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Recommendations

We have identified the following recommendations to improve mental health equity. These recommendations were developed based on emerging findings related to mental health outcomes and inequities and gaps in mental health service provision and access in British Columbia.

Invest in mental health care accessibility, specifically reducing barriers for equity-deserving groups

"It is essential that governments, health systems, care providers and other key stakeholders recognize and act upon the opportunity to invest in accessible and equitable mental health care delivery" - Dr. Jill Murphy

For many, accessing mental health care is very challenging. As such, reducing these access barriers and improving access to tailored services, specifically for equity-deserving populations is crucial.

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Population/Community Approach to Mental Health Promotion and Empowerment

"Not unlike the physical health consequences, growth in the prevalence of mental health challenges amid the pandemic illustrates how profoundly population-level mental health is shaped by the social determinants of health." (Jenkins et al., 2021)

We recommend that British Columbia invest in a population approach to mental health, inclusive of promotion, prevention and treatment.

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Better mental health screening and referral pathways

"During COVID-19 quarantine, follow-up phone calls or visits from public health professionals should include appropriate mental health checks." (Daly et al., 2021)

We recommend improved screening for mental health challenges into primary care practice as well as pathways for people who screen positive to gain rapid access to initial follow-up consultation.

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Develop evidence-based policy and practice guidelines for digital mental healthcare and make digital programs and services more accessible and equitable.

"Though digital mental health may improve access, there are also risks that it might exacerbate inequities in access to care among high-risk populations who may face poorer digital resources or other barriers. Equity-oriented research is needed to identify needs and gaps to equitable digital health care delivery." (TEAM-CAP)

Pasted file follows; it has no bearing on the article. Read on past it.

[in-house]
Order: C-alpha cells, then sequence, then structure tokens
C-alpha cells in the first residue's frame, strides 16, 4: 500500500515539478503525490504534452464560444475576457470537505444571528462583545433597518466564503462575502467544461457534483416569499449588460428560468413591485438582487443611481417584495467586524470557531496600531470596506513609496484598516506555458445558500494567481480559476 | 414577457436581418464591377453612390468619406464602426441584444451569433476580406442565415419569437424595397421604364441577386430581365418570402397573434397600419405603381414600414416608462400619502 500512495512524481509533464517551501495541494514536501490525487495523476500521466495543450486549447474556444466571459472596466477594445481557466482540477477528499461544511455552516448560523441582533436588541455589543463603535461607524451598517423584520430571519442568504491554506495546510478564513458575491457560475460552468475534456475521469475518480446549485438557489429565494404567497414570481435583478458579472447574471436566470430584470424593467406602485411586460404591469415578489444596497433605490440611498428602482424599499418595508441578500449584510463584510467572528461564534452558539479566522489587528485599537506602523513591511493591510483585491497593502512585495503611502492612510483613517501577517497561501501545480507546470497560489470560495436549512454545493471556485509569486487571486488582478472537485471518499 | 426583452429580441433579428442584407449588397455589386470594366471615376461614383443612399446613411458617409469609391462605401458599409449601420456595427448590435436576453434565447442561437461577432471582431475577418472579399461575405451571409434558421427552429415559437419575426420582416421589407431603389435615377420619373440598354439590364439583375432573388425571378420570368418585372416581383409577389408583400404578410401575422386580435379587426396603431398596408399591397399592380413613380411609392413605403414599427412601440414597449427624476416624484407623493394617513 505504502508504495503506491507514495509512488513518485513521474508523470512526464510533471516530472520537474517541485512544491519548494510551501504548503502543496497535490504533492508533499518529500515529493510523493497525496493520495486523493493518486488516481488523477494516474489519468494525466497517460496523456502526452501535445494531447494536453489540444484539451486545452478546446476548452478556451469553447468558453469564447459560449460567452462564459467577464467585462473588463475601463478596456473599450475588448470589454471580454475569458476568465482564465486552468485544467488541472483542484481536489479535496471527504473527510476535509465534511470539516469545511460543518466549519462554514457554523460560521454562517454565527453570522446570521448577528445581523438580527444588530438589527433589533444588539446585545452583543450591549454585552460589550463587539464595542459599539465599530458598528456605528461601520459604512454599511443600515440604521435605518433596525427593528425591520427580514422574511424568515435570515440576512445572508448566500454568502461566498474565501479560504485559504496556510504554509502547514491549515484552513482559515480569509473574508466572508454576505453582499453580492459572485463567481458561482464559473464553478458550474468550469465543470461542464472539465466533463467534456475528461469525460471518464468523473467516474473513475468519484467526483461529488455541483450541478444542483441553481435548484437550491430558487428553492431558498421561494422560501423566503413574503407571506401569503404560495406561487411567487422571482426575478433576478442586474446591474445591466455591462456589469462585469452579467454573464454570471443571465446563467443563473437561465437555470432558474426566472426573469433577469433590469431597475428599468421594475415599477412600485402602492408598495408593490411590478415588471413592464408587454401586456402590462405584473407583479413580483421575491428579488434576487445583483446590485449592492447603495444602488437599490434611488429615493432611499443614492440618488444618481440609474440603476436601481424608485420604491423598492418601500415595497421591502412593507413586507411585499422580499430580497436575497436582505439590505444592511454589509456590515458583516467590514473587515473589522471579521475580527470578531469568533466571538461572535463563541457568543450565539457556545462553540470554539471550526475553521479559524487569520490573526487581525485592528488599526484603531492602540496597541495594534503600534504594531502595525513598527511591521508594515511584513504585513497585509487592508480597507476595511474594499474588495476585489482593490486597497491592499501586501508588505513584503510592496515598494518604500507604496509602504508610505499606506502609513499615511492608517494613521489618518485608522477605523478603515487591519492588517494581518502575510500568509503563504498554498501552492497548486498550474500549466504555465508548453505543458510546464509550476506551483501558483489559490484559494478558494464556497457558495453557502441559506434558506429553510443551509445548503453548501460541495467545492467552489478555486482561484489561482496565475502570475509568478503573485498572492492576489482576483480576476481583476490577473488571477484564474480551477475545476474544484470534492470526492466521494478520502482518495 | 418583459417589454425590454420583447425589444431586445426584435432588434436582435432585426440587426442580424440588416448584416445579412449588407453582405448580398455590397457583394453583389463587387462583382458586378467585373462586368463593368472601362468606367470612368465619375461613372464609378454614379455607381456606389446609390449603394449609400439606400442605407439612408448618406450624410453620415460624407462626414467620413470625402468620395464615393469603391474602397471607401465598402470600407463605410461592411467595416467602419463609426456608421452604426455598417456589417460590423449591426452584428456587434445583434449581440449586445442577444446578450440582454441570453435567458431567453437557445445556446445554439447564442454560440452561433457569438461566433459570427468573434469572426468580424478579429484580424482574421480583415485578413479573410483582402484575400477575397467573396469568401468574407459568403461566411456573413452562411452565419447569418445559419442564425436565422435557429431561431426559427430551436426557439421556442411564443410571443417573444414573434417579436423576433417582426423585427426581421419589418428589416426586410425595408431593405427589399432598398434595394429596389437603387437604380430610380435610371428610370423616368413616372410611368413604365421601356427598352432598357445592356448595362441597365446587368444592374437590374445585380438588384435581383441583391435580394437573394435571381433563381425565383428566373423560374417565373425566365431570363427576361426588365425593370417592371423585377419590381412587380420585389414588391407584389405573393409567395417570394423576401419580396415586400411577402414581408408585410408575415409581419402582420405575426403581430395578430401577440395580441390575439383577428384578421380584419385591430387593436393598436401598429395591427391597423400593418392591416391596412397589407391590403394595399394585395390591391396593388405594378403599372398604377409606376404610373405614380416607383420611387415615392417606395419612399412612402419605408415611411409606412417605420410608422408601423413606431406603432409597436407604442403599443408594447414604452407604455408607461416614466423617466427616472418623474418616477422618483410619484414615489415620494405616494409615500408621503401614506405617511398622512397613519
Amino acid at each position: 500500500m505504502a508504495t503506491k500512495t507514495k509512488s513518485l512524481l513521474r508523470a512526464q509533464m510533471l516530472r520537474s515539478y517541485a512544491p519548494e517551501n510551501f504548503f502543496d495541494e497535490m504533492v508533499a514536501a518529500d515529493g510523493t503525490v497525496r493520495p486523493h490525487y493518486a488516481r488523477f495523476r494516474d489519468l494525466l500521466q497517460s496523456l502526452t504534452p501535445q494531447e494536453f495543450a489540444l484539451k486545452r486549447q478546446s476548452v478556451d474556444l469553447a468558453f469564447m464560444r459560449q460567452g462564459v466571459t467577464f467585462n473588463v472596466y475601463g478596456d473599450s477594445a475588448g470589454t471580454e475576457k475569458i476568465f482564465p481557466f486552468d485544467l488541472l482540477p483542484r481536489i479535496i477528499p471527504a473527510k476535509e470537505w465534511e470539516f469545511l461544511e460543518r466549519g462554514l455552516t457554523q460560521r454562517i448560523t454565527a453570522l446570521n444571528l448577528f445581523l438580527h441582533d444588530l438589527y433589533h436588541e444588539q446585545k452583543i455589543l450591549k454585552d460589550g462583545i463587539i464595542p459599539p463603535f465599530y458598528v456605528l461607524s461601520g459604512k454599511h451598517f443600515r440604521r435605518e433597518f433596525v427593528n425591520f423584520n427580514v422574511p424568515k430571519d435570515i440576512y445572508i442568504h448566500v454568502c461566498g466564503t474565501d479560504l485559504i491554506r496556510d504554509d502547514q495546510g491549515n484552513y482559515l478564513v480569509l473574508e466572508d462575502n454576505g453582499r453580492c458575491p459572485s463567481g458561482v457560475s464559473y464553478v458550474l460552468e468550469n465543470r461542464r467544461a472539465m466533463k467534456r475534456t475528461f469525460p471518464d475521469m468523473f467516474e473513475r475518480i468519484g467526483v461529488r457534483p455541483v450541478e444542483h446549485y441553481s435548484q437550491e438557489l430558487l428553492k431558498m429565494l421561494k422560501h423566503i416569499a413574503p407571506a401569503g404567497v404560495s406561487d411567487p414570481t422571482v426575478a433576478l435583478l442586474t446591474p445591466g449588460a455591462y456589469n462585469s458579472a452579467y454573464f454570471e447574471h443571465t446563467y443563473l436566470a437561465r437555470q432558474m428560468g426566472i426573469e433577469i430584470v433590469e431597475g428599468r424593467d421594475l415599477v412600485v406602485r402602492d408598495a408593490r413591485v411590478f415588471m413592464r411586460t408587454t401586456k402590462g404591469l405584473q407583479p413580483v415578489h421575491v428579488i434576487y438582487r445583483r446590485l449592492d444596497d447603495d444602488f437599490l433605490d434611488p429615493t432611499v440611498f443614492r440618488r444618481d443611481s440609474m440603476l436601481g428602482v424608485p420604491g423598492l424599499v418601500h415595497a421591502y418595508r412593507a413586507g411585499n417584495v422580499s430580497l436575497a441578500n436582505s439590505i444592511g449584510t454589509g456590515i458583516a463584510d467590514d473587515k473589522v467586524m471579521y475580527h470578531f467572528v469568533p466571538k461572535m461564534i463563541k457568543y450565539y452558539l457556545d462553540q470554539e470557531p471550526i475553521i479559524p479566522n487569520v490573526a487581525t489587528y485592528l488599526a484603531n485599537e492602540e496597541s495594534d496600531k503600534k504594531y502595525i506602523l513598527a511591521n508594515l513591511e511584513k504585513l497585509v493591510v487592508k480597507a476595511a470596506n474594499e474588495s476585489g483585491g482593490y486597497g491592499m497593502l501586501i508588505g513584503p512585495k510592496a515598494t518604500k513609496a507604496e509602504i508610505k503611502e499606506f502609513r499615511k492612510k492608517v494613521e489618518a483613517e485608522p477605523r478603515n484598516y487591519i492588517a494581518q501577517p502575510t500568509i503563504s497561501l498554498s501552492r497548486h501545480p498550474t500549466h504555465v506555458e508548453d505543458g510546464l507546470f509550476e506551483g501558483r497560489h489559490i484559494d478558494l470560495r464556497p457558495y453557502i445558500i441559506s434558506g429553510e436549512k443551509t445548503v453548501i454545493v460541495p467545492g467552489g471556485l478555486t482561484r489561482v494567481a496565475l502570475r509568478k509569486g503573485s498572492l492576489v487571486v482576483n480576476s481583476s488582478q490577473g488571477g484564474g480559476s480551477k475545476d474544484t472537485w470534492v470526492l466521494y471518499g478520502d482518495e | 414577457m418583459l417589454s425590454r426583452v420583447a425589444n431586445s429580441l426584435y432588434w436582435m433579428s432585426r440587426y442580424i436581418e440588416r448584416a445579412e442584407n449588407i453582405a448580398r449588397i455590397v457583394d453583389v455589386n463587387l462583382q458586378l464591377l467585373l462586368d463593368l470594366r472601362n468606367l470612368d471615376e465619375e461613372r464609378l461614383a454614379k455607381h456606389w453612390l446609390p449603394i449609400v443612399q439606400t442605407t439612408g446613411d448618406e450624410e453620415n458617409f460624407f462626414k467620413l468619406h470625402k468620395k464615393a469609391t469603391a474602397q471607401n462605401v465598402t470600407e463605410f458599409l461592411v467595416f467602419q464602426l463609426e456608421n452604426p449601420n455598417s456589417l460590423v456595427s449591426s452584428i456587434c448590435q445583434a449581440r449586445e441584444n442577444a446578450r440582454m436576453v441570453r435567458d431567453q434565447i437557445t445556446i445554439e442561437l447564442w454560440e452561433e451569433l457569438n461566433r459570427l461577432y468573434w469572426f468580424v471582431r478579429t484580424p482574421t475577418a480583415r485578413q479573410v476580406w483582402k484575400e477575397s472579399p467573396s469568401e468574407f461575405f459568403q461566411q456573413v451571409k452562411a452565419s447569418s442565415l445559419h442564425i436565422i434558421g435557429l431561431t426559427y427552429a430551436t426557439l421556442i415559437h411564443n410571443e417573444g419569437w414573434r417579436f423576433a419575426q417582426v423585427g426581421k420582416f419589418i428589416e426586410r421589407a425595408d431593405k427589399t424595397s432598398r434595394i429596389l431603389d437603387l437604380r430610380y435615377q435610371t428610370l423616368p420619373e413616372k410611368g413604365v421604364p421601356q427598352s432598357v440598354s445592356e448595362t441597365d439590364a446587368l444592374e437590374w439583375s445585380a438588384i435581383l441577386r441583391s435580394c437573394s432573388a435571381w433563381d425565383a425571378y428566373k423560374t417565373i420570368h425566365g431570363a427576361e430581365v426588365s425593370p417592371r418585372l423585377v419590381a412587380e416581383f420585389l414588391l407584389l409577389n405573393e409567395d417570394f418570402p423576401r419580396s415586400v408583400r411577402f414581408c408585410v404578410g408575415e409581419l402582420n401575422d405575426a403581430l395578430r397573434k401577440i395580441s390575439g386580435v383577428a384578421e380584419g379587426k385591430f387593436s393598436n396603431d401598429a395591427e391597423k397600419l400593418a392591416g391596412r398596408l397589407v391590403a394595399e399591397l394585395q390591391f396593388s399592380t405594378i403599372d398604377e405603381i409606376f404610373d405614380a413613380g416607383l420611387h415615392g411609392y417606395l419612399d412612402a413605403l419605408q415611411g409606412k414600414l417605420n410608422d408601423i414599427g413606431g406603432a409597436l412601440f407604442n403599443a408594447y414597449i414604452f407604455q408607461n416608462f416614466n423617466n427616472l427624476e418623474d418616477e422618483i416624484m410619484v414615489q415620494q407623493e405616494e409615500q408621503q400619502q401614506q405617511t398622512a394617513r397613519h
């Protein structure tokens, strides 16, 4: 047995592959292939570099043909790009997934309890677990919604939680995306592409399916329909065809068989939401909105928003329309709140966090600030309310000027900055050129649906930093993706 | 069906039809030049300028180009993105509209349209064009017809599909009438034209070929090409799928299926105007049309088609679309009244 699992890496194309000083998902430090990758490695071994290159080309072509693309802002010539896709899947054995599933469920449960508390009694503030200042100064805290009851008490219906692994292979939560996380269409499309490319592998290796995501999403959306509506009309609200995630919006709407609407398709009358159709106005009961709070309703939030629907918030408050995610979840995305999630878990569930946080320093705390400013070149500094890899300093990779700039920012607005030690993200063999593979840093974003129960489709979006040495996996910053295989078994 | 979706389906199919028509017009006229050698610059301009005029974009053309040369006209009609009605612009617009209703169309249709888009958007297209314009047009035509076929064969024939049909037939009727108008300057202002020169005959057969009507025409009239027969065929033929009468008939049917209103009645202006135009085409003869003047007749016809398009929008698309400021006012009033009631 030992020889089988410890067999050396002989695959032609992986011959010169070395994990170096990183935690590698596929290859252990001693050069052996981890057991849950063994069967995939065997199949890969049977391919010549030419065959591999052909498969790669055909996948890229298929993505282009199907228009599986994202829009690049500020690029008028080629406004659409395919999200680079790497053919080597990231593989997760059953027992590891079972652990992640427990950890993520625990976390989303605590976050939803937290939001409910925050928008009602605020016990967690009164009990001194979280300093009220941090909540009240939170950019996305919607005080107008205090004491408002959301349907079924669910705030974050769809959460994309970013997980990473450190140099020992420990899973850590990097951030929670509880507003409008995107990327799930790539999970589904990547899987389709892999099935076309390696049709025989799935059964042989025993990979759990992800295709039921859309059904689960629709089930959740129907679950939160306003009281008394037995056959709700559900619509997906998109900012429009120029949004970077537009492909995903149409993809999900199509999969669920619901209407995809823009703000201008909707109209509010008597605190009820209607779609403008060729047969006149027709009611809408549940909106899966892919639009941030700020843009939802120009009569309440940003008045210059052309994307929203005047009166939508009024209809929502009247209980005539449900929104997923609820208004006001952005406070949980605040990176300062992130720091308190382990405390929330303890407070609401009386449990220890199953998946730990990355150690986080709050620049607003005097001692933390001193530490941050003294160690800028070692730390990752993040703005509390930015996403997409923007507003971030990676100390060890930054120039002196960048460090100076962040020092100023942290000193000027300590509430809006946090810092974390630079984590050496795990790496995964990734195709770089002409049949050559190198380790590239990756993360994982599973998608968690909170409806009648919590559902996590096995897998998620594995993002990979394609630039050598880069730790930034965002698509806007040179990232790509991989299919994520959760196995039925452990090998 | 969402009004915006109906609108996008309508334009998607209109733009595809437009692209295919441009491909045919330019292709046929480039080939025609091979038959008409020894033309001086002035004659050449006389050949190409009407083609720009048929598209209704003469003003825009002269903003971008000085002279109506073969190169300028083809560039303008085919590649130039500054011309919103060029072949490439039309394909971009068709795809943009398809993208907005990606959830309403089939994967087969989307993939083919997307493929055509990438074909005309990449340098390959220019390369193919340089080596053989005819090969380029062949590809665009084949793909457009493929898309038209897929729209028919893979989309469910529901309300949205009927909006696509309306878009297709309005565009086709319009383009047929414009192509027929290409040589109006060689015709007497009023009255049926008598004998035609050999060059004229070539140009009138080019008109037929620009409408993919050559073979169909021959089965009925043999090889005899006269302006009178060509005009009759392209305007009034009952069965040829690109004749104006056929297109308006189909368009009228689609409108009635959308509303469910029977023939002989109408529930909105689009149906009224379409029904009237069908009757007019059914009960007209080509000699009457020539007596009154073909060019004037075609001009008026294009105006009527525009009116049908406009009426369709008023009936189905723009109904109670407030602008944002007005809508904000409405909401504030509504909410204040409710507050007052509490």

There is a need to develop and disseminate guidelines to support the implementation of digital mental health care and psychosocial support that takes into account the context of delivery. Tailored guidelines are needed to ensure implementation and delivery across settings.

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Integrated responses to mental health and substance use disorders

"As a means of coping with deteriorations in mental health and stressors of the pandemic, many parents identified an increase in alcohol use." (Gadermann et al., 2021)

High levels of concurrent mental health and substance use disorders may be exacerbated by COVID-19 pandemic. Integrated responses that address concurrent challenges are needed.

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Invest in training and infrastructure support for mental health providers

"Training and capacity building for providers will also be needed to ensure effective implementation of evidence-based e-mental health care..." (Murphy et al., 2021)

Investment in capacity building and infrastructure support for providers is needed during and beyond the pandemic to support a successful shift to digital or hybrid care models in the longer term.

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Invest in structural support for healthcare workers

"Specific strategies must be developed to provide support to those providing unpaid care work and emotional labour alongside medical expertise. These might include improved access to childcare and mental health resources, among other strategies. Without such structural changes, there is a real risk of disproportionate levels of COVID-19-related burnout among women physicians." (Smith et al., 2021)

COVID-19 related burnout among healthcare workers is in part caused by structural factors such as unpaid sick leave, inadequate staffing, and lack of access to childcare. Increased investment in structural support for healthcare workers is needed.

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BC Alliance for Monitoring Mental Health Equity respectfully acknowledges that the land on which we work is the unceded territory of the Coast Salish peoples, including the xʷməθkwəy̓əm (Musqueam), Skwxwú7mesh (Squamish) and Səl̓ílwətaʔ (Tsleil-Waututh) First Nations.

BC Alliance for Monitoring Mental Health Equity

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